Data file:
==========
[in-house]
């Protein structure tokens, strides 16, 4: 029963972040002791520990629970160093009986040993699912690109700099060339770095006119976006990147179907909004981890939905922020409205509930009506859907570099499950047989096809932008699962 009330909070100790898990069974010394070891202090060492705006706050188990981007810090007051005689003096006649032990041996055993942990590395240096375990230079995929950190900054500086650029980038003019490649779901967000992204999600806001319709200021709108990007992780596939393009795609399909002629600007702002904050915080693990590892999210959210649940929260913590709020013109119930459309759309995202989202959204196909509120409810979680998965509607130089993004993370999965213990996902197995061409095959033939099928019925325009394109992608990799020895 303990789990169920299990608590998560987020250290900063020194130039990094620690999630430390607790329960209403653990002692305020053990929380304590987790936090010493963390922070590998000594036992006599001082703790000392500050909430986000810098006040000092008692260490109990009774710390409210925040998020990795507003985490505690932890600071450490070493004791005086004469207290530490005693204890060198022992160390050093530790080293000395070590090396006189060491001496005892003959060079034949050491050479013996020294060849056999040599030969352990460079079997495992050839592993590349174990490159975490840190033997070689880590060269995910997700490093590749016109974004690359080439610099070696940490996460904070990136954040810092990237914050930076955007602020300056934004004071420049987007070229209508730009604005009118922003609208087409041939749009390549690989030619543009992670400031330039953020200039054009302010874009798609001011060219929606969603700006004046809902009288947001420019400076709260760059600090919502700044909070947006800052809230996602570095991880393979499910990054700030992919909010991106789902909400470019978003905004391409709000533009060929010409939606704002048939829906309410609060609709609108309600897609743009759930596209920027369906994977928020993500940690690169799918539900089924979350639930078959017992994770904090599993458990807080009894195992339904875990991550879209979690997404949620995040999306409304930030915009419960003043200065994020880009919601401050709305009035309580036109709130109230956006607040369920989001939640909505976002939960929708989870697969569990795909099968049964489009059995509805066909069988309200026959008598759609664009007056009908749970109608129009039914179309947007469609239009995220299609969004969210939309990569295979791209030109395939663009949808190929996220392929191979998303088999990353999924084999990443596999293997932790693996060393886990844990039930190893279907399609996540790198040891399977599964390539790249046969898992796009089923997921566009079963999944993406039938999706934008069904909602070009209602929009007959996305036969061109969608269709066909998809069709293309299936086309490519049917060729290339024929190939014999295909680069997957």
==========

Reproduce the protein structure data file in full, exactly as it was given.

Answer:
[in-house]
């Protein structure tokens, strides 16, 4: 029963972040002791520990629970160093009986040993699912690109700099060339770095006119976006990147179907909004981890939905922020409205509930009506859907570099499950047989096809932008699962 009330909070100790898990069974010394070891202090060492705006706050188990981007810090007051005689003096006649032990041996055993942990590395240096375990230079995929950190900054500086650029980038003019490649779901967000992204999600806001319709200021709108990007992780596939393009795609399909002629600007702002904050915080693990590892999210959210649940929260913590709020013109119930459309759309995202989202959204196909509120409810979680998965509607130089993004993370999965213990996902197995061409095959033939099928019925325009394109992608990799020895 303990789990169920299990608590998560987020250290900063020194130039990094620690999630430390607790329960209403653990002692305020053990929380304590987790936090010493963390922070590998000594036992006599001082703790000392500050909430986000810098006040000092008692260490109990009774710390409210925040998020990795507003985490505690932890600071450490070493004791005086004469207290530490005693204890060198022992160390050093530790080293000395070590090396006189060491001496005892003959060079034949050491050479013996020294060849056999040599030969352990460079079997495992050839592993590349174990490159975490840190033997070689880590060269995910997700490093590749016109974004690359080439610099070696940490996460904070990136954040810092990237914050930076955007602020300056934004004071420049987007070229209508730009604005009118922003609208087409041939749009390549690989030619543009992670400031330039953020200039054009302010874009798609001011060219929606969603700006004046809902009288947001420019400076709260760059600090919502700044909070947006800052809230996602570095991880393979499910990054700030992919909010991106789902909400470019978003905004391409709000533009060929010409939606704002048939829906309410609060609709609108309600897609743009759930596209920027369906994977928020993500940690690169799918539900089924979350639930078959017992994770904090599993458990807080009894195992339904875990991550879209979690997404949620995040999306409304930030915009419960003043200065994020880009919601401050709305009035309580036109709130109230956006607040369920989001939640909505976002939960929708989870697969569990795909099968049964489009059995509805066909069988309200026959008598759609664009007056009908749970109608129009039914179309947007469609239009995220299609969004969210939309990569295979791209030109395939663009949808190929996220392929191979998303088999990353999924084999990443596999293997932790693996060393886990844990039930190893279907399609996540790198040891399977599964390539790249046969898992796009089923997921566009079963999944993406039938999706934008069904909602070009209602929009007959996305036969061109969608269709066909998809069709293309299936086309490519049917060729290339024929190939014999295909680069997957």